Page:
Designing For A Different Generation

Homes and the Generation Gap

An article written by Anita Shaw, titled Bridging the Gap, reminds kitchen and bath designers that each generation has a different personality and specific needs. Below are the highlights:

Bridging the Gap
By Antia Shaw
May 2011

Many different issues and elements influence which trends rise and fall and which products meet with success or failure among today’s consumers. Environment, income and individual personality all play a major role in influencing kitchen and bath design, as does another element – what generation the client belongs to.

“There are different priorities from one generation to the next.”

Marston identifies the four main generations with purchasing power in today’s marketplace: The Matures are 66 and older, the Baby Boomers range in age from 47 to 65, Generation Xers are 32 to 46 years old, and the Millennials, or Generation Y, are under 30.


When selling to members of the Mature group, Marston advises that you emphasize your expertise, and make things easy for them. “They believe in dedication and sacrifice, and that experience is the best teacher,” he comments.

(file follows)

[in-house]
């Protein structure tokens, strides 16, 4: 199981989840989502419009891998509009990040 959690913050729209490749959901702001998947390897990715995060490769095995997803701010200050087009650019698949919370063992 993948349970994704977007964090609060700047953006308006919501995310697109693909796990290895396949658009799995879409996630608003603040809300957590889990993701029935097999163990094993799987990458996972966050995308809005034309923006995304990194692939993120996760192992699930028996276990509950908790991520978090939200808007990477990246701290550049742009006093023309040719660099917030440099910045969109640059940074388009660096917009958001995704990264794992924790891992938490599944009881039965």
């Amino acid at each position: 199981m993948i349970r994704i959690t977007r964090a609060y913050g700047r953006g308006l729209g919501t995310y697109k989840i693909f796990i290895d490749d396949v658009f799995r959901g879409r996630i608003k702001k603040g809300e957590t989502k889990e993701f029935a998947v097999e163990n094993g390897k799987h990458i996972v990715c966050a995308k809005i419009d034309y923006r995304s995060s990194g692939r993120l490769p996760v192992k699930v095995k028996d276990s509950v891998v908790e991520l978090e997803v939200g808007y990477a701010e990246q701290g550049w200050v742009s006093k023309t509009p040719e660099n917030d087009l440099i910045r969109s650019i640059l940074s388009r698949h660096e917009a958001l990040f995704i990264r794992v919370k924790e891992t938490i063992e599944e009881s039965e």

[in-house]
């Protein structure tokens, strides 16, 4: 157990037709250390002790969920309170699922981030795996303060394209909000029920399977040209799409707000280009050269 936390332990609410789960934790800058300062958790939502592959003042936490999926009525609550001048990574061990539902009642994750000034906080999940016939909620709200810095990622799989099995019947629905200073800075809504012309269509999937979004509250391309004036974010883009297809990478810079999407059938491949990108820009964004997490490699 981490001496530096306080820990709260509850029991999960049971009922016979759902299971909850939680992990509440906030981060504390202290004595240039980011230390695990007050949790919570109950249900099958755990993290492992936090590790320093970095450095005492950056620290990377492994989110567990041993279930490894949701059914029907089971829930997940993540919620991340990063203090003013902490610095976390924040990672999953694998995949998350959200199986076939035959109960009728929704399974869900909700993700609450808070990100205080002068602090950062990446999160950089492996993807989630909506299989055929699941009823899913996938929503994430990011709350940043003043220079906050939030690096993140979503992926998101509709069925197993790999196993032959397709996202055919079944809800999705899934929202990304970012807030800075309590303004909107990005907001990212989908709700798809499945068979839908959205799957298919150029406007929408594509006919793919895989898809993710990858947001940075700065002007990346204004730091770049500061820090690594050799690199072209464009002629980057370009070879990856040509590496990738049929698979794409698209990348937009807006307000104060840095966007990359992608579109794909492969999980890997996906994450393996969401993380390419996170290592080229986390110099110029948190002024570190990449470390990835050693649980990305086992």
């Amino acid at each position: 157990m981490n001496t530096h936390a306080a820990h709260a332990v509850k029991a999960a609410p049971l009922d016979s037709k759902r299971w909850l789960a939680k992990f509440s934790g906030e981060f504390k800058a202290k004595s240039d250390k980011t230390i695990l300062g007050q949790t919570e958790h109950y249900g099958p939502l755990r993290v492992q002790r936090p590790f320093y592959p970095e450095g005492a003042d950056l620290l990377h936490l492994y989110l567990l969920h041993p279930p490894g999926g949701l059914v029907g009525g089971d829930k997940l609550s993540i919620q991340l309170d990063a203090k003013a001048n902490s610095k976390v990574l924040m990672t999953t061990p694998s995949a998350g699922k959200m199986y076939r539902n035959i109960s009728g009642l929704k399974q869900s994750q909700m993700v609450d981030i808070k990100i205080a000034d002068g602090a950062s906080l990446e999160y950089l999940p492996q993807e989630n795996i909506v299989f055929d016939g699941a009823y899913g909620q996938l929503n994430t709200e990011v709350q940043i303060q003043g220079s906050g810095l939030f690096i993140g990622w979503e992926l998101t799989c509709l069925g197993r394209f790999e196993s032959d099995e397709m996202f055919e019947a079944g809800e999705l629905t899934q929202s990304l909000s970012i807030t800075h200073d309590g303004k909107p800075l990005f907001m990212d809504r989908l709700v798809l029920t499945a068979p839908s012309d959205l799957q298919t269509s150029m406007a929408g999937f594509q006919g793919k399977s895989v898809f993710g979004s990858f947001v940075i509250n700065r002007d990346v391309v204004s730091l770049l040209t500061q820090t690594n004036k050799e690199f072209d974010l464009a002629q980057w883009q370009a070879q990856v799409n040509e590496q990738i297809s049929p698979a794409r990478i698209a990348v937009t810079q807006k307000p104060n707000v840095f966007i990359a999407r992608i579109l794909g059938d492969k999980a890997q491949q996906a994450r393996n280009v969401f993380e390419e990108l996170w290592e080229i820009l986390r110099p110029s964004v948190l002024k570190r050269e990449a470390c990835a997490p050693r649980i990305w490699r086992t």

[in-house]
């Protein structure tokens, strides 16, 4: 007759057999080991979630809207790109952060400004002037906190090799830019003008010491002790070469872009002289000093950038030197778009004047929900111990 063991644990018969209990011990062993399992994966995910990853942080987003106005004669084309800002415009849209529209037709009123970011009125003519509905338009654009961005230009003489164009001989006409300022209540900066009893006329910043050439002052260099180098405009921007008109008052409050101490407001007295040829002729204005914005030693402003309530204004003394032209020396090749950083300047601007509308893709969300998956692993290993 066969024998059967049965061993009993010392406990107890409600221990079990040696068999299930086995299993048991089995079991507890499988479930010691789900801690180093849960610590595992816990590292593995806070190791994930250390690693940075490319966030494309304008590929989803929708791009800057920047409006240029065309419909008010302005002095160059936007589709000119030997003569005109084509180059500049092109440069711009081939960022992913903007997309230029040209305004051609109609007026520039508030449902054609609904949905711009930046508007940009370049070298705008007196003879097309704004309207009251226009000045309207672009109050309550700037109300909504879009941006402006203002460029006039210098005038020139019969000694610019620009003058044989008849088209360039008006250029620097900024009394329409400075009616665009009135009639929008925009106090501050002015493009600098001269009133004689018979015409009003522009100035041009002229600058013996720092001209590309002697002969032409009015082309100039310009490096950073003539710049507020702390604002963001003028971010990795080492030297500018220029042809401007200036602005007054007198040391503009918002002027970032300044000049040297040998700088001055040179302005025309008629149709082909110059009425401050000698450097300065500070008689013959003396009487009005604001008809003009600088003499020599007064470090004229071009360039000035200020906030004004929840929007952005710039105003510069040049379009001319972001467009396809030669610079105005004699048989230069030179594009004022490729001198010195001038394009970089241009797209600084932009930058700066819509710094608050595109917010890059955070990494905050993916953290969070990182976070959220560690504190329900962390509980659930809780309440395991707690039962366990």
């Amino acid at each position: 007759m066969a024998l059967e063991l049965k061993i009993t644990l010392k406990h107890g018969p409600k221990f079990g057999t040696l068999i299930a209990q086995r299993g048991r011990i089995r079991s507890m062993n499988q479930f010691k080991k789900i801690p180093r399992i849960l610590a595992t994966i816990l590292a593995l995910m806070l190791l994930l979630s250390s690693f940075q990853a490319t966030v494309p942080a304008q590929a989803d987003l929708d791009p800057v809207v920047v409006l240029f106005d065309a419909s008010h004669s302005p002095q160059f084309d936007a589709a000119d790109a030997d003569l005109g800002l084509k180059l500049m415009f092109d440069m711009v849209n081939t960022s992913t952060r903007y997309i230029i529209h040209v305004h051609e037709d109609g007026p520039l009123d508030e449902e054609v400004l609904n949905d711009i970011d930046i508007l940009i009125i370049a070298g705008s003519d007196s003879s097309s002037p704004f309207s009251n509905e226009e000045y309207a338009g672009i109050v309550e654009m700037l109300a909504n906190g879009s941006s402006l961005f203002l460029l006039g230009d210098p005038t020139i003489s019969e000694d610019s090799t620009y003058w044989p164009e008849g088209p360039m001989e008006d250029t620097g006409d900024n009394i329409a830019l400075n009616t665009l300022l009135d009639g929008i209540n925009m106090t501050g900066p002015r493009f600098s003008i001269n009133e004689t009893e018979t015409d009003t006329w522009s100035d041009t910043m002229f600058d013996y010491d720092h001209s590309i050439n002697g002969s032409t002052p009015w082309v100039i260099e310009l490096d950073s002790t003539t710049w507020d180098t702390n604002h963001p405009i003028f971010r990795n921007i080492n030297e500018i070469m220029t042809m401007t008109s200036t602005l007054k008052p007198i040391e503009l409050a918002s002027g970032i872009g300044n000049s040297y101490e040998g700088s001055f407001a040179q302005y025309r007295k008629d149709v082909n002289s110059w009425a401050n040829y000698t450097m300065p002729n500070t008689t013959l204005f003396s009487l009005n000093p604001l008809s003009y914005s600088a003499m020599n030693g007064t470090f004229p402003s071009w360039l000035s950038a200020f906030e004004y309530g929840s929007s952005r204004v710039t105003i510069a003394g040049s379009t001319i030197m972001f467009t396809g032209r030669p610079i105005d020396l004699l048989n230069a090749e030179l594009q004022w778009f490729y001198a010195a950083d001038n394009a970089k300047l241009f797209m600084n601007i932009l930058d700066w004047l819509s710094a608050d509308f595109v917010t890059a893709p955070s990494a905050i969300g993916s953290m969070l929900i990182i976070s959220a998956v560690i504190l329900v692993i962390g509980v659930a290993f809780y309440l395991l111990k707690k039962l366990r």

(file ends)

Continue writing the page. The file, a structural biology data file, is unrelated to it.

Baby Boomers

Baby Boomers are a core group – 80 million strong. As the biggest generation of consumers, their success is visible. “They are workaholics and are defined by their work, and they love their trophies,” he reports, and interested in high-end amenities such as state-of-the-art kitchens.

The two younger generations are less focused on the team mentality of the older groups and more in tune with the idea of the “unique individual,” Marston notes.


“GenXers are the first generation that was told that they were special and unique,” he stresses. He warns that they exhaustively research everything, and are very difficult to please. “They educate themselves and don’t trust others to teach them. However, once they make the decision to trust you, they are very loyal,” Marston adds.


The last of the group – the Millennials – are only now coming into their buying power (see Inside Today’s Showroom). They are an optimistic group, according to Marston, though they are busy and stressed. “The future is very short term to them, and they have huge goals,” he notes. They also want instant gratification, he stresses.

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May, 2011

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